"The Germans started shouting to us 'come out'": Diary details World War I Christmas truce

By Ben Miller | 12 December 2014

Read a First World War soldier's handwritten account of the Christmas Day truce when a "huge crowd" gathered between the trenches

A photo of a diary with handwritten black ink on faded yellow paper
Lieutenant Charles Bertram Brockbank's diary is about to be part of the new Greater Game exhibition© National Football Museum
On the first day of the Battle of the Somme, on July 1 1916, Captain WP Nevill kicked a football “over the top”.

Still in impressive shape, the ball itself is only one of the amazing objects going on show at the National Football Museum next week: Wilfred Bartrop, who was part of the ‘Battling Barnsley’ side which reached the FA Cup Final in 1910 and 1912, has the winner’s medal he was awarded on display – a memento of a man who lost his life just four days before the end of the war.

A photo of an old brown leather football
© National Football Museum
Mfanwy Trippier, a member of the Women’s Land Army who played for Bolton and Manchester Ladies post-war, left artefacts and photographs demonstrating the popularity of female football and the part women played in the war effort. But perhaps the most remarkable item is a handwritten account in a diary kept by Lieutenant CB Brockbank, of the 6th Bn Cheshire Regiment, reporting on the famous Christmas Day football game of 1914.

Dec 25th
XMAS-DAY. "I spent the most agonising night, I ever remember, owing to the cold.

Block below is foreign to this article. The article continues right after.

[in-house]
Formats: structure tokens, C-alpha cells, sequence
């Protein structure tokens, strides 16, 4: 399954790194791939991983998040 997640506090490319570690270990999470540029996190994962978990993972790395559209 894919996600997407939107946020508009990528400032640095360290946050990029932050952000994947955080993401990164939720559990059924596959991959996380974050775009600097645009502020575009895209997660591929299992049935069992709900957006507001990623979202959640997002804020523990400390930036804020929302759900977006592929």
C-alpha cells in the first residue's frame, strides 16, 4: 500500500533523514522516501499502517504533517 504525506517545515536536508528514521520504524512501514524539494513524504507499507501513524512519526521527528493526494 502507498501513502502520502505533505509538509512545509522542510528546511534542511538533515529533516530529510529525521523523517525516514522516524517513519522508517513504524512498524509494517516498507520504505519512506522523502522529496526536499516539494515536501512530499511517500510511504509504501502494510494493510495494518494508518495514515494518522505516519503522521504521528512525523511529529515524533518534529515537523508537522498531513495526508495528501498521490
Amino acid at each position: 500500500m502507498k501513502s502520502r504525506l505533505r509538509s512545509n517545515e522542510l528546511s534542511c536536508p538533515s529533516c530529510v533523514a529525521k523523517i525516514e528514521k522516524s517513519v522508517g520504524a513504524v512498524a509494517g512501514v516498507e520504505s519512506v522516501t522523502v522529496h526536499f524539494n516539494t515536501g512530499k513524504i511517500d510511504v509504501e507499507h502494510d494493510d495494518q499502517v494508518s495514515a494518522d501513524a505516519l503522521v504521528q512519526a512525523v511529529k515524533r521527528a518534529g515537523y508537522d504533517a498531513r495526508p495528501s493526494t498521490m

It was freezing terribly hard and as we were in support trenches were not allowed fires.

I was so cold and my feet so painful that I got out of the dugout and walked about, there was not much danger, stamping my feet till 4.30am, then was so fagged out I fell asleep but kept on waking owing to the pain of my feet, I quite thought I was frost-bitten.

7am. It was beginning to grow light but as there was a lot of mist I told the men they could light fires.

They did not need telling twice. There is a farmhouse to the rear of the trenches where hens abound, also dead pigs, so taking two men with me we went on a henhunt.

They fly like pheasants so took some catching and in about ten minutes there were about 60 men in the hunt.

The fog lasted till about mid-day so we had good fun, getting in all eleven hens, one of which I brought back for tomorrow’s dinner.

Now for the extraordinary incident. At about 2.30 all firing ceased and the Germans started shouting to us “Come out”, “Have a drink”, and then one of them climbed out of the trench without his equipment on so one of ours did the same.

It ended in a 'Mother’s Meeting', nearly every man of our trench, except machine gunners, was out and a huge crowd was between the trenches.

Someone produced a little rubber ball so of course a football match started.

We exchanged various things and I got a cap-badge, belt buckle, whistle, rifle cartridge, purse and tea tablets, not to mention getting about four Germans’ names and address in their own handwriting on field service postcards, as a positive proof that it all really did happen, because it will naturally sound a very tall story when it gets told in the billets.”

  • The Greater Game: Football and the First World War is at the National Football Museum, Manchester from December 19 2014 – September 6 2015. Visit footballandthefirstworldwar.org for more.

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More from Culture24's First World War section:

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Hello, I am a Yr9 student in the middle of my 2nd history assessment project on WW1 and would like to put together a series of diary entries as a soldier would have experienced in the trenches.
If anyone has any personal accounts from family relatives they would be willing to share with me - I would be really appreciative. I want to do my best to write in a way that shows how a young man would have actually felt in winter. Thanks Ethan aged 13
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